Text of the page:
Thursday, September 13, 2007

Brushes trump feet?

The following is a discussion the Spouse and I had just yesterday,

"So how did the boy do in speech today?" He asks.
"He did great, he followed along with the picture schedule and did the picture and sound pictures all the way to O."
"What are the picture and sound pictures?"
"I'm not sure what they are really called, but they go from A to Z and they have two pictures of one thing one them and then the beginning sound of the picture. It would go Apple, Apple, Ah ah ah. Baby, baby, ba, ba, ba." I explain hoping he isn't totally lost now.

"Did he get tired of it or what happened?"
"He didn't know what the picture was."
"What was the picture?"
"Octopus. Guess we've never had a chance to cover that one."
"Everything else go alright?"
"Yea, he zoomed through most of his schedule so he got to go to the gym. He was checking out the assistant, I think he remembered she had open toed shoes last time, then at the gym he saw she had red toenails. He followed her everywhere."
"Oh great! What did she think about that?"
"Well I told her about it last time we went, but she tried to hide them by standing in a ball pit."
"What did he do? Dive to the bottom after them?"
"Well, he tried to yes."

"You know I think maybe we should try the brush. Has to be better than him going after strangers feet." He offers
"Seriously? Are you sure? You know, just because we start brushing doesn't necessarily mean he wont still want toes."
"Well lets try it anyway. We have to try something. The really bothers me when he does that. It's the one thing he does that really make me feel he has anything wrong with him."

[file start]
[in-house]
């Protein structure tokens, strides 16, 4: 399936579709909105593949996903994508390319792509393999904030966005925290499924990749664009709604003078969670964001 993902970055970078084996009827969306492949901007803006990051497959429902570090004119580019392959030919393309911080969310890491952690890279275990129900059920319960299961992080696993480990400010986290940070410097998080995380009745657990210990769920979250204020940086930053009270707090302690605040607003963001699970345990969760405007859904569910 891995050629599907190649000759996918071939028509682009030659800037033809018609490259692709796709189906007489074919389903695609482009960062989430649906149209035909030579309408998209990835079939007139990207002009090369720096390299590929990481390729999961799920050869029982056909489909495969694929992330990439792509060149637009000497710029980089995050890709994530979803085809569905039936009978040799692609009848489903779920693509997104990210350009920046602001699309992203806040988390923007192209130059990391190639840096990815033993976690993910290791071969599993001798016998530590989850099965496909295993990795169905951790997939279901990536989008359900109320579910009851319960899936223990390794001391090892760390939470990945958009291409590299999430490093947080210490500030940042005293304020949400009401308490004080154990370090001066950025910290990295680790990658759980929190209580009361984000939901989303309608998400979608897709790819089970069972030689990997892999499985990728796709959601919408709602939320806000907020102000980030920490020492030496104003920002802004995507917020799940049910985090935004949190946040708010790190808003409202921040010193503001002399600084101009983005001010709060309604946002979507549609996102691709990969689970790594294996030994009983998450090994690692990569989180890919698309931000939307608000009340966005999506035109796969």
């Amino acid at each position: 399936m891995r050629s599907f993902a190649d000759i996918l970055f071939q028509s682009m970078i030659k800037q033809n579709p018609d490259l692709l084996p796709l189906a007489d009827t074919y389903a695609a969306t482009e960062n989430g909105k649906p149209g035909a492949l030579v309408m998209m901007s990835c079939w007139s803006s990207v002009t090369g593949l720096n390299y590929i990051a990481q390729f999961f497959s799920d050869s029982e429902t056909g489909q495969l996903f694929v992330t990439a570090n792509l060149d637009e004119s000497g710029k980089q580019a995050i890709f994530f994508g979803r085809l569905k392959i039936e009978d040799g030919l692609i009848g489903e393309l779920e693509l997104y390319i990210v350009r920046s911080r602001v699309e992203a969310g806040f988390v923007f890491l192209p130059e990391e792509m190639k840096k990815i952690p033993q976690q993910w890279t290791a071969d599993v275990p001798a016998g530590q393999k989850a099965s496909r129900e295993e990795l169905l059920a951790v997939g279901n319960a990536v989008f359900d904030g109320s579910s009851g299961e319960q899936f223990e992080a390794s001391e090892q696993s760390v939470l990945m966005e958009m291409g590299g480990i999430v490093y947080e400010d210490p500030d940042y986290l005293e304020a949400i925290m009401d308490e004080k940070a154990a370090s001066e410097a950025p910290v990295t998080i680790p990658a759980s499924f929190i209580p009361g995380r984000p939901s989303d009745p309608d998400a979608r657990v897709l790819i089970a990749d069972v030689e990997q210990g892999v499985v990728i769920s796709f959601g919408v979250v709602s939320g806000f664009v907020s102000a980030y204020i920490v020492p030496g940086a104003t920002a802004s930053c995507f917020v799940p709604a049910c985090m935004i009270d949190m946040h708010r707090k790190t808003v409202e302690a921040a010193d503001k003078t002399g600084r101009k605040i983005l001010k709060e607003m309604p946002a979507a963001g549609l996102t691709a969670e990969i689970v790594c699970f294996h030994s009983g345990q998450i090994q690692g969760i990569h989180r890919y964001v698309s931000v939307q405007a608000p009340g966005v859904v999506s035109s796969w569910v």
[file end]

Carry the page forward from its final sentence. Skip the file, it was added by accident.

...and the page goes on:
I know and understand what he means. He isn't denying that Connor has autism and he isn't ashamed of it. The site of your little one throwing them self on strangers nasty (God only knows where they have been) feet and pressing them to his face makes your heart sink. It's not only the dirt that may be there, but that he does it with no fear, no shame, and no apologies. For him at those moments there is no one attached.

2 comments:

merry weather said...

I'm just trying to imagine how that must feel for you and your husband - it must be tough, but you do understand your child's reasons - really difficult.

Octopus - it's a useful word for teachers but pretty rare in every day situations!

Self employed mum said...

It must be very difficult, you know what your child does and why he does it, but do you then feel like you have to excuse him 'he's autistic.' My friends I spoke about in a previous comment have to decide this year, whether their 11 year old should go to main stream secondary or through the special needs unit at the same school. As his mother says he has to live in the real world and wants him to be main stream, but then when he got beat on the Dancemat at the local youth club and was chasing the offender with a pool cue she wonders.